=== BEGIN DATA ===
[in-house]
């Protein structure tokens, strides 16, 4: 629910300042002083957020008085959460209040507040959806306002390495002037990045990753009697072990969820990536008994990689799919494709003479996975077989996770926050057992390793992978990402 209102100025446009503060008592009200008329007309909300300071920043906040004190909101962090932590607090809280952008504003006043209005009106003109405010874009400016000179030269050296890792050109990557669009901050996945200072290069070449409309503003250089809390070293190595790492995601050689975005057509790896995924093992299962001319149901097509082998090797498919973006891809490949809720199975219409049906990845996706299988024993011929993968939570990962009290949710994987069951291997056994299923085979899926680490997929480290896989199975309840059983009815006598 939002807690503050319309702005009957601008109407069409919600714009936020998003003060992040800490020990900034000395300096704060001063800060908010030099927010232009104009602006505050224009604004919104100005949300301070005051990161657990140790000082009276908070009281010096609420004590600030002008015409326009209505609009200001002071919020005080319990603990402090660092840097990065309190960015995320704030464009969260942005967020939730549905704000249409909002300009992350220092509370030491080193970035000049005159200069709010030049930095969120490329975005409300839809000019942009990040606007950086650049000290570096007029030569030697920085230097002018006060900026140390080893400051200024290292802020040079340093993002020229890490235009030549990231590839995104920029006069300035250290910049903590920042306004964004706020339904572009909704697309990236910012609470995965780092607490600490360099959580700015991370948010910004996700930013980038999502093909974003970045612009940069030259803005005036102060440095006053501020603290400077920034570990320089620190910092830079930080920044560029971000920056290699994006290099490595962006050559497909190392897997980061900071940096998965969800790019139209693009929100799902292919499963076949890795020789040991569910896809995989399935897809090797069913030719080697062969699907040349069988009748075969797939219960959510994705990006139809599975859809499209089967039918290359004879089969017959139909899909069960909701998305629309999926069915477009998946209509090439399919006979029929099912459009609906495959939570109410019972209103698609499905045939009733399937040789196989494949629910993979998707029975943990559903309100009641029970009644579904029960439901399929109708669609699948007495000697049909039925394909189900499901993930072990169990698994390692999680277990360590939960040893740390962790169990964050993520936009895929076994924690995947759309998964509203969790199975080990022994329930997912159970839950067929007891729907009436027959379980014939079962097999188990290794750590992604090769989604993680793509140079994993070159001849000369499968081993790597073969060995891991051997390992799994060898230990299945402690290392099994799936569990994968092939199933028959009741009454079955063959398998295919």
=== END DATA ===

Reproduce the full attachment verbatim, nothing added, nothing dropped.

[in-house]
């Protein structure tokens, strides 16, 4: 629910300042002083957020008085959460209040507040959806306002390495002037990045990753009697072990969820990536008994990689799919494709003479996975077989996770926050057992390793992978990402 209102100025446009503060008592009200008329007309909300300071920043906040004190909101962090932590607090809280952008504003006043209005009106003109405010874009400016000179030269050296890792050109990557669009901050996945200072290069070449409309503003250089809390070293190595790492995601050689975005057509790896995924093992299962001319149901097509082998090797498919973006891809490949809720199975219409049906990845996706299988024993011929993968939570990962009290949710994987069951291997056994299923085979899926680490997929480290896989199975309840059983009815006598 939002807690503050319309702005009957601008109407069409919600714009936020998003003060992040800490020990900034000395300096704060001063800060908010030099927010232009104009602006505050224009604004919104100005949300301070005051990161657990140790000082009276908070009281010096609420004590600030002008015409326009209505609009200001002071919020005080319990603990402090660092840097990065309190960015995320704030464009969260942005967020939730549905704000249409909002300009992350220092509370030491080193970035000049005159200069709010030049930095969120490329975005409300839809000019942009990040606007950086650049000290570096007029030569030697920085230097002018006060900026140390080893400051200024290292802020040079340093993002020229890490235009030549990231590839995104920029006069300035250290910049903590920042306004964004706020339904572009909704697309990236910012609470995965780092607490600490360099959580700015991370948010910004996700930013980038999502093909974003970045612009940069030259803005005036102060440095006053501020603290400077920034570990320089620190910092830079930080920044560029971000920056290699994006290099490595962006050559497909190392897997980061900071940096998965969800790019139209693009929100799902292919499963076949890795020789040991569910896809995989399935897809090797069913030719080697062969699907040349069988009748075969797939219960959510994705990006139809599975859809499209089967039918290359004879089969017959139909899909069960909701998305629309999926069915477009998946209509090439399919006979029929099912459009609906495959939570109410019972209103698609499905045939009733399937040789196989494949629910993979998707029975943990559903309100009641029970009644579904029960439901399929109708669609699948007495000697049909039925394909189900499901993930072990169990698994390692999680277990360590939960040893740390962790169990964050993520936009895929076994924690995947759309998964509203969790199975080990022994329930997912159970839950067929007891729907009436027959379980014939079962097999188990290794750590992604090769989604993680793509140079994993070159001849000369499968081993790597073969060995891991051997390992799994060898230990299945402690290392099994799936569990994968092939199933028959009741009454079955063959398998295919």